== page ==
Running

I feel that saying that it has been too long since I posted is getting cliché. Working a full time, 40 hrs a week job and trying to keep up with all the other activities that I do makes it difficult to update this thing. I am definitely thankful for my temporary job with a government contractor, but I will be thrilled when it is over at the end of this month. I’m prepping to move out to Colorado, and getting nervous about it. I know it’s the right move for my career though.

A couple of weeks ago I was able to throw together a shoot with two long distance runners (Both of them just ran the Chicago Marathon yesterday). This shoot came about through the extremities of my network. I’d been trying to put together a running shoot for a while.

Click the HERE to continue reading and to see the rest of the images. 

I spent all day Saturday scouting locations, and finally came across the right place. Sunday morning before dawn I met the runners, Amy and Jennifer, in the parking lot; my first time meeting both of them. My friend and fellow photographer Chris Whonsetler met me to help out and to do some behind the scenes video (which hopefully will come out eventually). I gratefully had two more people helping me with lighting as well. (I’m so used to doing everything myself. It’s great having assistants, but I need to learn to delegate better).

As the sun started to nip the tops of the trees we started shooting. I knew I was going to need to do multiple exposures to light the background because the sun still was not yet filtering through the trees, and I was using multiple strobes to light the scene. I shot my White Lightning X3200 monolight through my 36″ brolly box (a cheap alternative to a soft box) and used two speedlites for additional light. The brolly box gives a nice large soft light, as opposed to the speedlites’ harsh light. I also brought along my new Yongnou YN560 flash, which for around $70 is an awesome piece of photo equipment. I will do a review soon.

Using strobes for action photography gives some unique challenges. My camera, the Canon 5D Mark II, only syncs flash up to 1/200th of a second. Any faster than that and the shutter closes before the flash has lit the entire scene, causing part or the entire image to remain dark. Action shot at 1/200th of a second will result in blurry subjects. For a runner you would need to shoot at 1/500th or faster to completely freeze them. There are a few different solutions to this problem.

One is using the Canon High Speed Sync built into the Speedlites and wirelessly tripping the strobes via the Infrared signal. Advantages are that ability to use High Speed Sync as well as E-TTL metering (meaning the camera determines the correct output for the flash). Disadvantages: you lose a flash as one has to be on the camera, acting as the master and sending the signal to the other flash (or flashes). Also, Speedlites have a very hard time overpowering the sunlight, and shooting in High Speed Sync you lose power from the flashes.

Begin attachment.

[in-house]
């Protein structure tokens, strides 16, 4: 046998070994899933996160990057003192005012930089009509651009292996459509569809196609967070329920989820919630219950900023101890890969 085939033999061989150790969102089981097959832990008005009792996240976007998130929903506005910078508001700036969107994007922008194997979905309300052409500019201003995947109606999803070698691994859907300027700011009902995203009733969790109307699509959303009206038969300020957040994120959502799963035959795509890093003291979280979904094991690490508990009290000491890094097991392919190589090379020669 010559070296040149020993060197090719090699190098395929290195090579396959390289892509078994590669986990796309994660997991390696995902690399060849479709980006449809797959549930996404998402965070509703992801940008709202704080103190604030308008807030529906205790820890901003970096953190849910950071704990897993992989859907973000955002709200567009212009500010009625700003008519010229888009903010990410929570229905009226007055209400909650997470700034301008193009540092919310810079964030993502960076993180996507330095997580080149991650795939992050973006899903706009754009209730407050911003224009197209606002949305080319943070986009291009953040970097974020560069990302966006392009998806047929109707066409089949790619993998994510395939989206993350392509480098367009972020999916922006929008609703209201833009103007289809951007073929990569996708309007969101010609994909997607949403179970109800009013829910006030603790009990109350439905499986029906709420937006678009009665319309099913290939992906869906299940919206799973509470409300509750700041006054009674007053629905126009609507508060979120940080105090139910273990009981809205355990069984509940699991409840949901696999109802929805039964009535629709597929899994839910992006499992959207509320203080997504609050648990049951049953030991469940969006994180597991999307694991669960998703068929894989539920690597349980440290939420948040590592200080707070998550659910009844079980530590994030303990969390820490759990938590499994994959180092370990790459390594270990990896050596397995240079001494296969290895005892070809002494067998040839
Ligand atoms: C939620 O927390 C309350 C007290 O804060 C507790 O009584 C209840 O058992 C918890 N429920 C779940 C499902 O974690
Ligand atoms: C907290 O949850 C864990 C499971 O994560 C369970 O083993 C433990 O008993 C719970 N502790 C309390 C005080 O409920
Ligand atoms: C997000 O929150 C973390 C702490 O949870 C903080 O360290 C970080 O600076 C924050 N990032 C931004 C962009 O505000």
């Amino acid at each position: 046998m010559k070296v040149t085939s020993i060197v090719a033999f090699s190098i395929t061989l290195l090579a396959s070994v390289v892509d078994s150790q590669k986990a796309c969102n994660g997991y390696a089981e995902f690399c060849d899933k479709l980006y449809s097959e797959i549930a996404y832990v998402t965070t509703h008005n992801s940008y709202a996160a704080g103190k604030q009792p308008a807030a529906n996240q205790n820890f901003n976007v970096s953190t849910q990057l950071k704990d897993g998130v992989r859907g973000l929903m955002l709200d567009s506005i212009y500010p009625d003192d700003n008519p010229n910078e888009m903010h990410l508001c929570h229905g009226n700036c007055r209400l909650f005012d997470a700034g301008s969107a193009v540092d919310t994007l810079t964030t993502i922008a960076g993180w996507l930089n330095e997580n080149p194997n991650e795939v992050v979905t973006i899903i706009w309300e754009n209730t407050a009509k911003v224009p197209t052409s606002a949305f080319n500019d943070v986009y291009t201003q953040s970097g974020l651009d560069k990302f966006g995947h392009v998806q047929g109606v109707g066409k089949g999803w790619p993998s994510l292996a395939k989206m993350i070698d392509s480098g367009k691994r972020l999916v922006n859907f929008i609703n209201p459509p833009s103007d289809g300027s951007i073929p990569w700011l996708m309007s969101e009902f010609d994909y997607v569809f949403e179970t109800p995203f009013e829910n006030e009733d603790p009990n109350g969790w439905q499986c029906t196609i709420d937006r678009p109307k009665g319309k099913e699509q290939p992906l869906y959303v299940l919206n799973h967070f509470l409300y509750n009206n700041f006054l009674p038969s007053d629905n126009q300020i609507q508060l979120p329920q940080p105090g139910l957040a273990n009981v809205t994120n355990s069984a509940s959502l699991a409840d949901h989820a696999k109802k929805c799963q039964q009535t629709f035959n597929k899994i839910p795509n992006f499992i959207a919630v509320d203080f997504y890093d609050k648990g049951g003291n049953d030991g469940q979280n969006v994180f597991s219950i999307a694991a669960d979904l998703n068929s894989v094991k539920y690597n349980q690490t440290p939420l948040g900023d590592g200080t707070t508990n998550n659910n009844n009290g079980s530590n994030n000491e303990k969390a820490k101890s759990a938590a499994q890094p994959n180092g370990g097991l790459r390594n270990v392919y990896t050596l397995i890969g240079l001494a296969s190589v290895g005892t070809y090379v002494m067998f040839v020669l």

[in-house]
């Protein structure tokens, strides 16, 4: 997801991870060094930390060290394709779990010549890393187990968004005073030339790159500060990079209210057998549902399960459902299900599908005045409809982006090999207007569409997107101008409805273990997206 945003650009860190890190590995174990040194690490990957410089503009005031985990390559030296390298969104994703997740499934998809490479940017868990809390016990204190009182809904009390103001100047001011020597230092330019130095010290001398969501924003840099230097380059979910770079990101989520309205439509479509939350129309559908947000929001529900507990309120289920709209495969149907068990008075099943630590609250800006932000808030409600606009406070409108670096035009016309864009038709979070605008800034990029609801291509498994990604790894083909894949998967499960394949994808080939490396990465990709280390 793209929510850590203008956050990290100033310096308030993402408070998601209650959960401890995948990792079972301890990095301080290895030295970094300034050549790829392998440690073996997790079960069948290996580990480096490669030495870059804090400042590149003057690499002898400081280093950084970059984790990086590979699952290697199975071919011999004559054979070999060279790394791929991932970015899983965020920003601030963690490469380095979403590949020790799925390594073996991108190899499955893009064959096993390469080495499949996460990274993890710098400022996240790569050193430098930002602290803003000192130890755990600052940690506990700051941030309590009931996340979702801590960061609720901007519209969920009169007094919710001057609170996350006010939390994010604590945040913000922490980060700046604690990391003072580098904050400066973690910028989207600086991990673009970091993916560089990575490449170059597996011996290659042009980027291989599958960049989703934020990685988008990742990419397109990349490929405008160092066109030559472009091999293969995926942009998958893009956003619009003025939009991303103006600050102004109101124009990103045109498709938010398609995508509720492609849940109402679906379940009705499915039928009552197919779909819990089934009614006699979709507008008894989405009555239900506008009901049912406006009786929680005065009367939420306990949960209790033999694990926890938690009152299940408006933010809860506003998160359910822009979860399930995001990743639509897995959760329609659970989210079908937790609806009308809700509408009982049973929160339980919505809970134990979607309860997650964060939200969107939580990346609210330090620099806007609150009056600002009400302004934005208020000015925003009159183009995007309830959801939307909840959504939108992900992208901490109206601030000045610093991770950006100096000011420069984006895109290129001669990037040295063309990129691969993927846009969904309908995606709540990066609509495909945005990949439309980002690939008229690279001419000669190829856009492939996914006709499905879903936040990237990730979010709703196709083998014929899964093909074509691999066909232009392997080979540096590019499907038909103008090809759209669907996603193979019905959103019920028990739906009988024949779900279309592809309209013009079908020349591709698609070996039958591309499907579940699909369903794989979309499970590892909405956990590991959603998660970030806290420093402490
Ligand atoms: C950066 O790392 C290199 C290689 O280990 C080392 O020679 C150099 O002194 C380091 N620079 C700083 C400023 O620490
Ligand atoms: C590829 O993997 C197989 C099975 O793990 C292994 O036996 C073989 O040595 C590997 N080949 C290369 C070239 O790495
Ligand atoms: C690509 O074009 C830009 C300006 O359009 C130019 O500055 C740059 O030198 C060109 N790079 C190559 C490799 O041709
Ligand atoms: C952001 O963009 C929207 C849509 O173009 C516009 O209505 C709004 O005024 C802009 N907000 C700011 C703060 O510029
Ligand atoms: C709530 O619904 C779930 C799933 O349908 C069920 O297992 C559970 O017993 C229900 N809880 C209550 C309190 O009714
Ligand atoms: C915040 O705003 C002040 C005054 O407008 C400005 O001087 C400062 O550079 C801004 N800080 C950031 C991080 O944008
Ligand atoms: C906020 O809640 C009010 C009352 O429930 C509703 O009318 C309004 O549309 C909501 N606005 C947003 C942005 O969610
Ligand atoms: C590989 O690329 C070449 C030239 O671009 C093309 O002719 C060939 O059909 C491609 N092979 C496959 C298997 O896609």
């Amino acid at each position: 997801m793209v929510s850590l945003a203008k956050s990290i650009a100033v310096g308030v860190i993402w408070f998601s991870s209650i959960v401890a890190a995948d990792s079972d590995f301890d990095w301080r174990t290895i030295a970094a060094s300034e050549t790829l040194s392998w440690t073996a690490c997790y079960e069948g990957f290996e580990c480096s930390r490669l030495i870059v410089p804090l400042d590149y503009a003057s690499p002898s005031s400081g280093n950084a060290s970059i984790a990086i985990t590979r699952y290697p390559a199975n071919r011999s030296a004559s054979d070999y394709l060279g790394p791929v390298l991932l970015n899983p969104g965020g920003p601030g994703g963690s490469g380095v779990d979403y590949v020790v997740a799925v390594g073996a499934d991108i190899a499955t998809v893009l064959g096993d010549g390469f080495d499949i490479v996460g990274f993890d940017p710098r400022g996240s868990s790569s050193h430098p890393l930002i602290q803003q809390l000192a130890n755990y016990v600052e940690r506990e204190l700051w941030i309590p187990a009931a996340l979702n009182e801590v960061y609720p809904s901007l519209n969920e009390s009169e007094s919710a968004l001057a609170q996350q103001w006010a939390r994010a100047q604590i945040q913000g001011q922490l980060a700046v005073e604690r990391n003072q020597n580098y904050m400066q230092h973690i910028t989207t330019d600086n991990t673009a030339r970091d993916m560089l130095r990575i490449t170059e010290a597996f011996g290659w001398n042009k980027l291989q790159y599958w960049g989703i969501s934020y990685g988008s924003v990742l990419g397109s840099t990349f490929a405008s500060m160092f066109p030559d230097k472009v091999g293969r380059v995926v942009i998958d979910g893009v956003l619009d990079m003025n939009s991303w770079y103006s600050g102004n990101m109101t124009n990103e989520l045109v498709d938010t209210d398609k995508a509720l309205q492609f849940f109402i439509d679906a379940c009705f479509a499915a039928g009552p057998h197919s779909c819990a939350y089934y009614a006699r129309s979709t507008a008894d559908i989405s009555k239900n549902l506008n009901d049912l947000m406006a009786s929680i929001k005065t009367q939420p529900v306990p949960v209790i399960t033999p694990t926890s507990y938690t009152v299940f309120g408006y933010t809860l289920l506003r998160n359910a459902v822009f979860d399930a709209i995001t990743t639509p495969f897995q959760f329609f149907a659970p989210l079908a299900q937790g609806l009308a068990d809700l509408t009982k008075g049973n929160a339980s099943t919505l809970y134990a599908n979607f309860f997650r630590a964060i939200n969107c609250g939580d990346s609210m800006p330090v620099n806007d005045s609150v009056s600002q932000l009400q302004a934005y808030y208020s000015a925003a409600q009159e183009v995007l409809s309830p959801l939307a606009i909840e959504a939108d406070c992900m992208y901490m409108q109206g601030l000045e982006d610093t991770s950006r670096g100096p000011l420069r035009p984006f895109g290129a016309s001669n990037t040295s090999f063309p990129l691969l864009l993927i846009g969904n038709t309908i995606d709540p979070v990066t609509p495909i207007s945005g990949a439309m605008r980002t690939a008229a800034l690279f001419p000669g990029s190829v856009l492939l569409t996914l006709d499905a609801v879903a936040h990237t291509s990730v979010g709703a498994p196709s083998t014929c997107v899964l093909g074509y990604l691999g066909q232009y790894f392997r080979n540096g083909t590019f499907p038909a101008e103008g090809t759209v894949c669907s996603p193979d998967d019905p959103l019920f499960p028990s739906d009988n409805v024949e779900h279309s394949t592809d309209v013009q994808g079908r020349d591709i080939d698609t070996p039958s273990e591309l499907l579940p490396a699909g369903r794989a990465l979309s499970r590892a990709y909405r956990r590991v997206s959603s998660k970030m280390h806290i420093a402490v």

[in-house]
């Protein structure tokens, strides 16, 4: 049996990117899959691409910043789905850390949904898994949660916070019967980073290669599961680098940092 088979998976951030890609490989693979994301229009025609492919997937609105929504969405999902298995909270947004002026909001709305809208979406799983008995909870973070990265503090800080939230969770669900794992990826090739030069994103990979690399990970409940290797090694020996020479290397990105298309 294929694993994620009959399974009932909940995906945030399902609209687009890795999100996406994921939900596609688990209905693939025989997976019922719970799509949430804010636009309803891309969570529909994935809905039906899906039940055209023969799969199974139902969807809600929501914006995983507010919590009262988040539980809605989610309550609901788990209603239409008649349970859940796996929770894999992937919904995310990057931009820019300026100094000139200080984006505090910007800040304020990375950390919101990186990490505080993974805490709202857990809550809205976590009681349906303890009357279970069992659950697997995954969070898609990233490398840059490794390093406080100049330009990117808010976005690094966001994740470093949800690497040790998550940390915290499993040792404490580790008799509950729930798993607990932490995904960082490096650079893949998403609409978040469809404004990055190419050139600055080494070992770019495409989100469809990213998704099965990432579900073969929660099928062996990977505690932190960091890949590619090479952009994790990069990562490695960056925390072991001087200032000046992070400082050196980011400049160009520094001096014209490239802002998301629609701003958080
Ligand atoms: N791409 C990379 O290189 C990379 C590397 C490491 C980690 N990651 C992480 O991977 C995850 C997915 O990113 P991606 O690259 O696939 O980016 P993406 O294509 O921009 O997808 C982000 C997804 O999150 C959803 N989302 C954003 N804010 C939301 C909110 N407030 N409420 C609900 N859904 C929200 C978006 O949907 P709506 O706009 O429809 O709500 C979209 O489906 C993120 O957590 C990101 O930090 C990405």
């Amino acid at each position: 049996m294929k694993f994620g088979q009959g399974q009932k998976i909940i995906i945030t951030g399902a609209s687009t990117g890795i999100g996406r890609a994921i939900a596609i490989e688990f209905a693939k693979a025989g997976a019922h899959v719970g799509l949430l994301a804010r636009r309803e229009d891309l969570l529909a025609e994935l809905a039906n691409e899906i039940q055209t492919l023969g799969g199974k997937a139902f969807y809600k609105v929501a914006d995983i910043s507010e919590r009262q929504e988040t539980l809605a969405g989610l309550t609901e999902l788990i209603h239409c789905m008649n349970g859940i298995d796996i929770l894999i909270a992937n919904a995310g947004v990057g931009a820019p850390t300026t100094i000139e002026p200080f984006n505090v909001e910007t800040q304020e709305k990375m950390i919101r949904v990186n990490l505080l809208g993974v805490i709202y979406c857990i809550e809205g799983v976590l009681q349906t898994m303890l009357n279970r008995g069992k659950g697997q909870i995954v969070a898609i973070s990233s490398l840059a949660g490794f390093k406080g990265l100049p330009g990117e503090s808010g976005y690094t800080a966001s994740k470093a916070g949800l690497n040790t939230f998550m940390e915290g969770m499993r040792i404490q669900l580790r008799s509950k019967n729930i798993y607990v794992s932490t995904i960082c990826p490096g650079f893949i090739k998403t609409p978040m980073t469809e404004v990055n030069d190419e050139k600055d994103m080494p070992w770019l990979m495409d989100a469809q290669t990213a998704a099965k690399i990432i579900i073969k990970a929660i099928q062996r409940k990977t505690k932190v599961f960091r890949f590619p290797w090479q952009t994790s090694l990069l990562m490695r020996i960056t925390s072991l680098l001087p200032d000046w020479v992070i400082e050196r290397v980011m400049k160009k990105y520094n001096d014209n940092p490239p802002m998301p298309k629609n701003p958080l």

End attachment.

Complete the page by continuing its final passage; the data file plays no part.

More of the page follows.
A better solution is using the PocketWizards FlexTT5 system that allows for high speed sync but is not limited by line-of-sight problems of infrared. But you still do not have enough power to really overcome the sun. Big negative is the price. To get the setup I need I’ll spend roughly $660 for a two flash set up.

The method I used was to shoot dark, underexposing the background. The flash duration is so short it will stop almost any type of action; the problem lies with the ambient light catching the blur. So if you cut out the ambient light and only use the flash to light the scene the subject will be sharp. I then take other exposures with the ambient light correctly exposed and blend the shots together in post.

One thing to think about for the future is whether or not the property you are shooting on is private or public. Some private properties require you to purchase photography permits. After the first couple of locations a police officer on a golf cart rolled up and asked us if we had a permit to shoot on this property. Since I was shooting with professional equipment I needed to have a permit. But the officer gracefully let me continue when I promised that this was only for my portfolio and I would not be making any money off of these photos. He told me to get a permit next time. I am very thankful he allowed me to continue; the shoot would have been much much shorter and less productive.

I was finished, done with everything I wanted to do. I had everything packed up and we were heading back to the vehicles. But we reached this spot and the light was too perfect. I’m so glad that I stopped. I love the simplicity of shooting all natural in amazing ambient light.

Thank you so much to Jennifer and Amy for their patience and willingness to try whatever I suggested, as well as my assistants, Chris, Poe, and Ian. I am looking forward to doing much more of these types of shoots. 

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